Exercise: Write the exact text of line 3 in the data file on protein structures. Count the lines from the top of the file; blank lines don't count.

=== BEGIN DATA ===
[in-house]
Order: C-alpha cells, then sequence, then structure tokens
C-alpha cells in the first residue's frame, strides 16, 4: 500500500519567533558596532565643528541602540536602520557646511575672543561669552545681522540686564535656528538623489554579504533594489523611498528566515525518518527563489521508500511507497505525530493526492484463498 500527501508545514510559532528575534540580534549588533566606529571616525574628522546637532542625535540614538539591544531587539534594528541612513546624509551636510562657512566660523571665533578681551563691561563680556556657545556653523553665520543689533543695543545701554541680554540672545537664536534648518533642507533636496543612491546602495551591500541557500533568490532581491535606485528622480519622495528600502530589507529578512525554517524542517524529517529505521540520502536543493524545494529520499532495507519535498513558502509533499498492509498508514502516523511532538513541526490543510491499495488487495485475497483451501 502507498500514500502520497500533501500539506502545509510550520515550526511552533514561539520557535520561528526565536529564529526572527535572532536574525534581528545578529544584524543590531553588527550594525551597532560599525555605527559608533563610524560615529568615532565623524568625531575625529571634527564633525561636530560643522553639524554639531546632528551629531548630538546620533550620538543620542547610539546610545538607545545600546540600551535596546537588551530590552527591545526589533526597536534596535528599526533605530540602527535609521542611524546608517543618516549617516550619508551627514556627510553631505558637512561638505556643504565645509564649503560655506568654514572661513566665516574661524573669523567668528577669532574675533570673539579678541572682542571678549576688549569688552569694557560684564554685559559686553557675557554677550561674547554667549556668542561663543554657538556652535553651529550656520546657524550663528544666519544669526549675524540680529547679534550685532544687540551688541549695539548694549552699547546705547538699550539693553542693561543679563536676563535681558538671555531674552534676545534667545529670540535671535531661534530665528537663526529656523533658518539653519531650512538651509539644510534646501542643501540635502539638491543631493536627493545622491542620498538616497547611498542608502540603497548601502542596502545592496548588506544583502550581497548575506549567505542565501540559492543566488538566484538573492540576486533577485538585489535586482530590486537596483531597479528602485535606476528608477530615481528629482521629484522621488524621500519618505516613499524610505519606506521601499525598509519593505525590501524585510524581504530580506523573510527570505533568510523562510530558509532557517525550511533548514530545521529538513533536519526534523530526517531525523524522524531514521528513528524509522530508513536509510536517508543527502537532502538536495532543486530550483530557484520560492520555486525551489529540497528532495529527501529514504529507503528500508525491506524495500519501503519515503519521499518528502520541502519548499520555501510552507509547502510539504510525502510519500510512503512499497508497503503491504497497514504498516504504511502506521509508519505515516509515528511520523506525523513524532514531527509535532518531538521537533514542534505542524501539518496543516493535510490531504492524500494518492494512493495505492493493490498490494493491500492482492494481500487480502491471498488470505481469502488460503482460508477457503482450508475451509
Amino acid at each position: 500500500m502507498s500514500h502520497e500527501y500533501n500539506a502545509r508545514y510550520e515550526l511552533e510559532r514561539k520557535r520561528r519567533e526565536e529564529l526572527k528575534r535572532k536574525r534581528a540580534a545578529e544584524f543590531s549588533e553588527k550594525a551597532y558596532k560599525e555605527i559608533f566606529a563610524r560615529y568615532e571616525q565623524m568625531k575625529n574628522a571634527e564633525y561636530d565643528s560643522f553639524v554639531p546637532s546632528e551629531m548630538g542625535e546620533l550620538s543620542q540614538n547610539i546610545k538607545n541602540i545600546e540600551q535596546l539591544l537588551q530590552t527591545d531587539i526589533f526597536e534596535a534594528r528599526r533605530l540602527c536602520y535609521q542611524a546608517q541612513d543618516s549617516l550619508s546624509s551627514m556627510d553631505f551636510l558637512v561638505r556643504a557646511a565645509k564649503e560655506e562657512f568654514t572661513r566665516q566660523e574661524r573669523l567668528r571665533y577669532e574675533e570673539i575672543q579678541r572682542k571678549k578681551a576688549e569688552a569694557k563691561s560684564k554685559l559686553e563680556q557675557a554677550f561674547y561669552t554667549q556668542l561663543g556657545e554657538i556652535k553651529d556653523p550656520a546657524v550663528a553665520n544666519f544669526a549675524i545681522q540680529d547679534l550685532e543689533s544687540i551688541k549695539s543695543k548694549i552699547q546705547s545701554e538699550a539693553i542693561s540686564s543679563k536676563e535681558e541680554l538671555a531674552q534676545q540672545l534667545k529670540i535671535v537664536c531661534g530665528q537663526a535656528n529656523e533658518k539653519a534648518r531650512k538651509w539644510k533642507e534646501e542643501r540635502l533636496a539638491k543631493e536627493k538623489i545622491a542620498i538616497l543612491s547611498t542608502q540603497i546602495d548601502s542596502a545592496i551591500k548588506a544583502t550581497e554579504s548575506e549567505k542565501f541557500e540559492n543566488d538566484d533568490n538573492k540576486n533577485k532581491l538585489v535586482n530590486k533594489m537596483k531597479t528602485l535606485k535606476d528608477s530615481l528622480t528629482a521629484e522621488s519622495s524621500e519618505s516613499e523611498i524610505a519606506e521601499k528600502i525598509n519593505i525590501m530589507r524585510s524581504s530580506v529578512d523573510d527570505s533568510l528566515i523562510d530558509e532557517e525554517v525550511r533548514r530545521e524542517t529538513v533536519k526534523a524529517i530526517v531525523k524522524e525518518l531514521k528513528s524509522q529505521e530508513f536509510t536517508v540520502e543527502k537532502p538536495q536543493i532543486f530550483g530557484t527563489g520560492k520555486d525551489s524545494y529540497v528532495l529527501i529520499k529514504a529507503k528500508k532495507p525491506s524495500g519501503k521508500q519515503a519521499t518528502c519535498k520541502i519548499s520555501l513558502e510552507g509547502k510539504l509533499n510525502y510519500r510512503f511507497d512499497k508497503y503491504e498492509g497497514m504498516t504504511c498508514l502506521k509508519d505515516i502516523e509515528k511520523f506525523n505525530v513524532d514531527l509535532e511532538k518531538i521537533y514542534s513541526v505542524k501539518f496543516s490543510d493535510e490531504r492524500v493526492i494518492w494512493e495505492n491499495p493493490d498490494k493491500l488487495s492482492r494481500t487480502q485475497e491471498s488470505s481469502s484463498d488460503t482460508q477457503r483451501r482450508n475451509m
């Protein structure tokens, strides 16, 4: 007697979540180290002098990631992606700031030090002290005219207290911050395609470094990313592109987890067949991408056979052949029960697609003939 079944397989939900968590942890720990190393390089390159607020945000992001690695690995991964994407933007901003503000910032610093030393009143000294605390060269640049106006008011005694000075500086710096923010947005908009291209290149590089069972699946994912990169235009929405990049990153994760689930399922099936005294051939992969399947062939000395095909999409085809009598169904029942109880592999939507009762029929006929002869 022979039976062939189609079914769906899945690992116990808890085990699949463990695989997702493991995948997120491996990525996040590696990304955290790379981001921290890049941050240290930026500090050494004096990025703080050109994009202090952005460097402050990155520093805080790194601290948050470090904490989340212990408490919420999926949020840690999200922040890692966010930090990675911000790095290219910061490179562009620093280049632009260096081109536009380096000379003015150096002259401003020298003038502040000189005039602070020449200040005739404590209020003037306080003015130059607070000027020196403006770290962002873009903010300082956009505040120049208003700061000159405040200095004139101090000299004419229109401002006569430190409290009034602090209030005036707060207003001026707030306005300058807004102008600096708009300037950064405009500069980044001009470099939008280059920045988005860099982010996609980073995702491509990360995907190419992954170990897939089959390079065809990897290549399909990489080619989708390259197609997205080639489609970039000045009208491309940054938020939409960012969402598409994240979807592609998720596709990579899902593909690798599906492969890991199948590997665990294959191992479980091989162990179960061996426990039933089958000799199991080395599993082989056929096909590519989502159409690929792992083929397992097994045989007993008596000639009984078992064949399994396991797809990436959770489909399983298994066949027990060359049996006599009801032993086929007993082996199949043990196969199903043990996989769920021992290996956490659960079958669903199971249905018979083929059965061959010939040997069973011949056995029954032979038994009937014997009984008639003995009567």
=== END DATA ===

C-alpha cells in the first residue's frame, strides 16, 4: 500500500519567533558596532565643528541602540536602520557646511575672543561669552545681522540686564535656528538623489554579504533594489523611498528566515525518518527563489521508500511507497505525530493526492484463498 500527501508545514510559532528575534540580534549588533566606529571616525574628522546637532542625535540614538539591544531587539534594528541612513546624509551636510562657512566660523571665533578681551563691561563680556556657545556653523553665520543689533543695543545701554541680554540672545537664536534648518533642507533636496543612491546602495551591500541557500533568490532581491535606485528622480519622495528600502530589507529578512525554517524542517524529517529505521540520502536543493524545494529520499532495507519535498513558502509533499498492509498508514502516523511532538513541526490543510491499495488487495485475497483451501 502507498500514500502520497500533501500539506502545509510550520515550526511552533514561539520557535520561528526565536529564529526572527535572532536574525534581528545578529544584524543590531553588527550594525551597532560599525555605527559608533563610524560615529568615532565623524568625531575625529571634527564633525561636530560643522553639524554639531546632528551629531548630538546620533550620538543620542547610539546610545538607545545600546540600551535596546537588551530590552527591545526589533526597536534596535528599526533605530540602527535609521542611524546608517543618516549617516550619508551627514556627510553631505558637512561638505556643504565645509564649503560655506568654514572661513566665516574661524573669523567668528577669532574675533570673539579678541572682542571678549576688549569688552569694557560684564554685559559686553557675557554677550561674547554667549556668542561663543554657538556652535553651529550656520546657524550663528544666519544669526549675524540680529547679534550685532544687540551688541549695539548694549552699547546705547538699550539693553542693561543679563536676563535681558538671555531674552534676545534667545529670540535671535531661534530665528537663526529656523533658518539653519531650512538651509539644510534646501542643501540635502539638491543631493536627493545622491542620498538616497547611498542608502540603497548601502542596502545592496548588506544583502550581497548575506549567505542565501540559492543566488538566484538573492540576486533577485538585489535586482530590486537596483531597479528602485535606476528608477530615481528629482521629484522621488524621500519618505516613499524610505519606506521601499525598509519593505525590501524585510524581504530580506523573510527570505533568510523562510530558509532557517525550511533548514530545521529538513533536519526534523530526517531525523524522524531514521528513528524509522530508513536509510536517508543527502537532502538536495532543486530550483530557484520560492520555486525551489529540497528532495529527501529514504529507503528500508525491506524495500519501503519515503519521499518528502520541502519548499520555501510552507509547502510539504510525502510519500510512503512499497508497503503491504497497514504498516504504511502506521509508519505515516509515528511520523506525523513524532514531527509535532518531538521537533514542534505542524501539518496543516493535510490531504492524500494518492494512493495505492493493490498490494493491500492482492494481500487480502491471498488470505481469502488460503482460508477457503482450508475451509